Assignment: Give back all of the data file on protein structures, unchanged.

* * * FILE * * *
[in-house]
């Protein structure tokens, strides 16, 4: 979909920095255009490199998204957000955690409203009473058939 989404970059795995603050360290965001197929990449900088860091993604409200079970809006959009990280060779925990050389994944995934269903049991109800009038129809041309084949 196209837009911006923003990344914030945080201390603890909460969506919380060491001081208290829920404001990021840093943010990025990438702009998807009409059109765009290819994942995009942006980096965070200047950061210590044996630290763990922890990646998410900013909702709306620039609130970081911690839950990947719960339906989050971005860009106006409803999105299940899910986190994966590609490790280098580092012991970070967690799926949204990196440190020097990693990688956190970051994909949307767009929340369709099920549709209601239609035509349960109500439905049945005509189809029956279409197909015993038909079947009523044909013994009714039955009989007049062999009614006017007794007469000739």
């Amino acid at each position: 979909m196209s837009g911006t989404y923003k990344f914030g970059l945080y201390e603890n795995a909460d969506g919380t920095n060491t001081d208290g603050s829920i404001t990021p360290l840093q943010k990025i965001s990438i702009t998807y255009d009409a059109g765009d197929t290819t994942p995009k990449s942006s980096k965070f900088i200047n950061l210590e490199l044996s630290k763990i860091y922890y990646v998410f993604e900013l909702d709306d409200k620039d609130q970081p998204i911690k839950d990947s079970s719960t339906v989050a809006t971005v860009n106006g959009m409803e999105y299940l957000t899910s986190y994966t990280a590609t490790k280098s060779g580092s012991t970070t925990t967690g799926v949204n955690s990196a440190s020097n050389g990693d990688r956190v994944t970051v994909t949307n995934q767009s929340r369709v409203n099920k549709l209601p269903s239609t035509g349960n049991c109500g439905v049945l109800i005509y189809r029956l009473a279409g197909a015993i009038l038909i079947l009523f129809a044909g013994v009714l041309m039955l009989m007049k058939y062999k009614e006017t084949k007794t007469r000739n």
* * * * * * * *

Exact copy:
[in-house]
């Protein structure tokens, strides 16, 4: 979909920095255009490199998204957000955690409203009473058939 989404970059795995603050360290965001197929990449900088860091993604409200079970809006959009990280060779925990050389994944995934269903049991109800009038129809041309084949 196209837009911006923003990344914030945080201390603890909460969506919380060491001081208290829920404001990021840093943010990025990438702009998807009409059109765009290819994942995009942006980096965070200047950061210590044996630290763990922890990646998410900013909702709306620039609130970081911690839950990947719960339906989050971005860009106006409803999105299940899910986190994966590609490790280098580092012991970070967690799926949204990196440190020097990693990688956190970051994909949307767009929340369709099920549709209601239609035509349960109500439905049945005509189809029956279409197909015993038909079947009523044909013994009714039955009989007049062999009614006017007794007469000739």
């Amino acid at each position: 979909m196209s837009g911006t989404y923003k990344f914030g970059l945080y201390e603890n795995a909460d969506g919380t920095n060491t001081d208290g603050s829920i404001t990021p360290l840093q943010k990025i965001s990438i702009t998807y255009d009409a059109g765009d197929t290819t994942p995009k990449s942006s980096k965070f900088i200047n950061l210590e490199l044996s630290k763990i860091y922890y990646v998410f993604e900013l909702d709306d409200k620039d609130q970081p998204i911690k839950d990947s079970s719960t339906v989050a809006t971005v860009n106006g959009m409803e999105y299940l957000t899910s986190y994966t990280a590609t490790k280098s060779g580092s012991t970070t925990t967690g799926v949204n955690s990196a440190s020097n050389g990693d990688r956190v994944t970051v994909t949307n995934q767009s929340r369709v409203n099920k549709l209601p269903s239609t035509g349960n049991c109500g439905v049945l109800i005509y189809r029956l009473a279409g197909a015993i009038l038909i079947l009523f129809a044909g013994v009714l041309m039955l009989m007049k058939y062999k009614e006017t084949k007794t007469r000739n």